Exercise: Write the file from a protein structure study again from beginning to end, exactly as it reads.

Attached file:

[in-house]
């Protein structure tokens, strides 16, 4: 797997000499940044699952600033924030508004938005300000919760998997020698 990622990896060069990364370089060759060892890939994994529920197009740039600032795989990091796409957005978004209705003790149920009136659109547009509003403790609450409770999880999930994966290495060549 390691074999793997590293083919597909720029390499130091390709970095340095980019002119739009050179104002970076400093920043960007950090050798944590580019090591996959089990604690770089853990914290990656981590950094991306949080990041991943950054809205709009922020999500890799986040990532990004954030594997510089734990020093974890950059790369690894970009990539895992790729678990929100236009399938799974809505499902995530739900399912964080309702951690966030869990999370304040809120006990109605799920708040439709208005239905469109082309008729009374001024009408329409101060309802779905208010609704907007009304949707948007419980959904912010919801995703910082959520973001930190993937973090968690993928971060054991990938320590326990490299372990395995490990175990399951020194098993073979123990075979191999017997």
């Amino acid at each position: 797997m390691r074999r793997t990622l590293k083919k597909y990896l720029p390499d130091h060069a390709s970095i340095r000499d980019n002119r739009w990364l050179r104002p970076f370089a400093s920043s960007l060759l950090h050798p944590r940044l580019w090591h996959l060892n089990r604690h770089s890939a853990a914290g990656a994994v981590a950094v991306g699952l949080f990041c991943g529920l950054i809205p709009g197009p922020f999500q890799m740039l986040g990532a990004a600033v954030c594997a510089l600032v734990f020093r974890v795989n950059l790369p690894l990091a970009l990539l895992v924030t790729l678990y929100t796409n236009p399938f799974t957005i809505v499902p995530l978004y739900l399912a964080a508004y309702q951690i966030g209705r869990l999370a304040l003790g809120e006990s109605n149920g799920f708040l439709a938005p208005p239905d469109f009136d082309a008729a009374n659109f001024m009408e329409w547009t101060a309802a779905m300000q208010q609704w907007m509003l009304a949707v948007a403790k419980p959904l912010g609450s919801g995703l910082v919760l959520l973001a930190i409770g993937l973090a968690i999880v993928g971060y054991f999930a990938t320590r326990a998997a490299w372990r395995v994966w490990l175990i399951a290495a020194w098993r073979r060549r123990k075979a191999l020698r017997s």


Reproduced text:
[in-house]
């Protein structure tokens, strides 16, 4: 797997000499940044699952600033924030508004938005300000919760998997020698 990622990896060069990364370089060759060892890939994994529920197009740039600032795989990091796409957005978004209705003790149920009136659109547009509003403790609450409770999880999930994966290495060549 390691074999793997590293083919597909720029390499130091390709970095340095980019002119739009050179104002970076400093920043960007950090050798944590580019090591996959089990604690770089853990914290990656981590950094991306949080990041991943950054809205709009922020999500890799986040990532990004954030594997510089734990020093974890950059790369690894970009990539895992790729678990929100236009399938799974809505499902995530739900399912964080309702951690966030869990999370304040809120006990109605799920708040439709208005239905469109082309008729009374001024009408329409101060309802779905208010609704907007009304949707948007419980959904912010919801995703910082959520973001930190993937973090968690993928971060054991990938320590326990490299372990395995490990175990399951020194098993073979123990075979191999017997």
């Amino acid at each position: 797997m390691r074999r793997t990622l590293k083919k597909y990896l720029p390499d130091h060069a390709s970095i340095r000499d980019n002119r739009w990364l050179r104002p970076f370089a400093s920043s960007l060759l950090h050798p944590r940044l580019w090591h996959l060892n089990r604690h770089s890939a853990a914290g990656a994994v981590a950094v991306g699952l949080f990041c991943g529920l950054i809205p709009g197009p922020f999500q890799m740039l986040g990532a990004a600033v954030c594997a510089l600032v734990f020093r974890v795989n950059l790369p690894l990091a970009l990539l895992v924030t790729l678990y929100t796409n236009p399938f799974t957005i809505v499902p995530l978004y739900l399912a964080a508004y309702q951690i966030g209705r869990l999370a304040l003790g809120e006990s109605n149920g799920f708040l439709a938005p208005p239905d469109f009136d082309a008729a009374n659109f001024m009408e329409w547009t101060a309802a779905m300000q208010q609704w907007m509003l009304a949707v948007a403790k419980p959904l912010g609450s919801g995703l910082v919760l959520l973001a930190i409770g993937l973090a968690i999880v993928g971060y054991f999930a990938t320590r326990a998997a490299w372990r395995v994966w490990l175990i399951a290495a020194w098993r073979r060549r123990k075979a191999l020698r017997s």